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Student Media of Lindenwood University in St. Charles, Missouri

Lindenlink

Student Media of Lindenwood University in St. Charles, Missouri

Lindenlink

Movie Review: Marvel Studios and Sony empowers women with “Madame Web”

Dakota+Johnson+empowers+women+through+new+superhero+movie+Madame+Web.
Photo by Sony
Dakota Johnson empowers women through new superhero movie “Madame Web.”

“Madame Web” is a movie worth seeing if you are a fan of Dakota Johnson or the idea of a sarcastic female superhero with precognitive superpowers. 

This movie comes from Sony and Marvel’s strange crossover of copyright claims. Sony has rights to the Spiderman character and comics, creating movies like “Venom”, “Morbius”, and now “Madame Web”. However, the best-known character, Peter Parker, has been given to the Marvel Universe (MCU). This makes “Madame Web” a movie outside the MCU but potentially adjacent.  

For those who do not know, the movie is set in 2003 and focuses on a 30-year-old paramedic named Cassandra Webb (Dakota Johnson) as well as 3 teenage girls as they are chased by who they call ‘the ceiling man’. The girls, Julia Carpenter played by Sydney Sweeny, Anya Corazon played by Isabela Merced, and Mattie Franklin played by Celeste O’Conner, have amazing wit and sass when dealing with very near-death experiences.  

A man named Ezekiel, played by Tahar Rahim and known as ‘the ceiling man’, is hunting down the girls because he has visions of them killing him in the future. Ezekiel is cursed because he stole a powerful spider from the Amazon when he was there with none other than Cassie’s mom and will do whatever it takes to survive. Including murdering 3 innocent teenage girls. 

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I thoroughly enjoyed this movie, other than the quite rude moviegoers to my left, I was laughing the entire time. The sarcastic comebacks of 3 teenage girls who are hungry and tired make the tense moments lighter. Cassie’s character is set on staying unattached and just surviving but ends up finding a found family and something worth fighting for. 

Plus, all the wonderful stunt driving is done by Johnson herself. From whipping an ambulance around a tight corner to speeding a taxi through a diner window, she was the one behind the wheel.  

More serious superhero fans have posted about how disappointing this movie was. According to Reason on one review, “It’s incomprehensible superhero-adjacent garbage, but at least the movie seems self-aware about it. There are several scenes devoted to the characters attempting to discern what’s going on—the sort of scenes that would usually serve as tidy exposition dumps—in which generally sensible questions are answered with lines like “What good is science?””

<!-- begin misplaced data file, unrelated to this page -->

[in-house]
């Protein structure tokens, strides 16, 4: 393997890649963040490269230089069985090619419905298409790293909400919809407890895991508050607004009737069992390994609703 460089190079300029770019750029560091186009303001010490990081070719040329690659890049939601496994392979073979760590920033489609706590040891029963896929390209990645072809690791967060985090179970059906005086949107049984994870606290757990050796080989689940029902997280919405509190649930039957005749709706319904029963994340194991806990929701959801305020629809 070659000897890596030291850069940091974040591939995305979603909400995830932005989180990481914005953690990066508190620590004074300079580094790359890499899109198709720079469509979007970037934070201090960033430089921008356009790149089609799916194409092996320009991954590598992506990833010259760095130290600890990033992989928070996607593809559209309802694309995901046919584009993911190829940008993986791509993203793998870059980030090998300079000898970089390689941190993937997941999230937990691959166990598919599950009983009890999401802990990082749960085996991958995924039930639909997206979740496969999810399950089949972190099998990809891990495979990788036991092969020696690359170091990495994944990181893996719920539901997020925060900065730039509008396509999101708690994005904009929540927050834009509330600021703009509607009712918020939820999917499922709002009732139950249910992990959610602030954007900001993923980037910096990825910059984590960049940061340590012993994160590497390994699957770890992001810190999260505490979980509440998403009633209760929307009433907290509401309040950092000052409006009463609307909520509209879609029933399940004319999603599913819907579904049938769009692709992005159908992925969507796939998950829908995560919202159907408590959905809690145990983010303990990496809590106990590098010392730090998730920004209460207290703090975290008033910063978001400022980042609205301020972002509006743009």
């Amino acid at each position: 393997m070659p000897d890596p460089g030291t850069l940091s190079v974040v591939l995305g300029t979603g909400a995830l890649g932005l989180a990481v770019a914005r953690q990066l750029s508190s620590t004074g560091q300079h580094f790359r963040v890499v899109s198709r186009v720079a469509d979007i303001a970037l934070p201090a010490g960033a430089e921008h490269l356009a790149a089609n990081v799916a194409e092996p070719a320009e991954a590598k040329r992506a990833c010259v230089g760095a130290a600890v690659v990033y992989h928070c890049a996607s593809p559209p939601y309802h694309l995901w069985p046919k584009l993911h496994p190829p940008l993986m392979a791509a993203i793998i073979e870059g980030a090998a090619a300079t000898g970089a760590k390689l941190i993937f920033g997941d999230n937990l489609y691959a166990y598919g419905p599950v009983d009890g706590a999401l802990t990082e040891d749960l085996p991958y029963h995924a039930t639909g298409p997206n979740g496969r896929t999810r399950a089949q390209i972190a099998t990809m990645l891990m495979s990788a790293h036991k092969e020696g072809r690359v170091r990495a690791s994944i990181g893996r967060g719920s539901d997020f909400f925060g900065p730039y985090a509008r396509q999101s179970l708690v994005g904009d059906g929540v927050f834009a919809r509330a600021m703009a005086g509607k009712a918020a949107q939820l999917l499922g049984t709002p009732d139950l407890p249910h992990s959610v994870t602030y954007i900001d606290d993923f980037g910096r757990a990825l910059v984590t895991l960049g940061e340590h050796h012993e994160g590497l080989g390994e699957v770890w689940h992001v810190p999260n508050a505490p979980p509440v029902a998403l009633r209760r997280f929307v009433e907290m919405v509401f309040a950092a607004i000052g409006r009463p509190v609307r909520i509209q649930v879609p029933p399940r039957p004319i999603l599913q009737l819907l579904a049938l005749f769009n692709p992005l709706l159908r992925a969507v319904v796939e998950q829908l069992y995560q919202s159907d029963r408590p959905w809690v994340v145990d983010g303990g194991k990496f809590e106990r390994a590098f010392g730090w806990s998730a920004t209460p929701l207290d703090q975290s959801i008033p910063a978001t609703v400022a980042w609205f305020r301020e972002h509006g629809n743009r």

While I understand that the way this movie introduces the various superpowers is less climatic than MCU favorites, I think it is more focused on the hero’s journey that Cassie and the girls are forced on. They may not be the critically acclaimed Iron Man character; Cassie is a compassionate person who has been avoiding the pain of her past for her whole life.  

I also greatly disagree with ScreenRants review where they say the movie is “rife with overly expository dialogue and lines that sound awkward and unnatural even when delivered by the movie’s biggest stars.” This movie and the actors utilize dry humor and sarcasm, perfect for a story about a pessimistic woman and three teenage girls. 

Maybe this isn’t the superhero movie with huge fight scenes, although the final fight is stunning, it is one full of female rage and empowerment. Maybe it has dialogue that is easy to expect, but the flow made it feel like the audience was closer to the characters.

I recommend going to watch this new movie, even if it may not fit into any cinematic universe so far, because it is chalk full of witty one-liners, wonderful acting, and healing generational trauma with found family. 

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Jia (Sophia) Buck, Culture Editor
Jia Buck is the culture editor and a reporter for Lindenlink Media. She is a freshman majoring in Communications with an emphasis on Journalism. Aside from writing, Jia loves strange historical facts, fantasy books, and anything creative. Jia spends her free time with friends or rewatching Gilmore Girls for the hundredth time.
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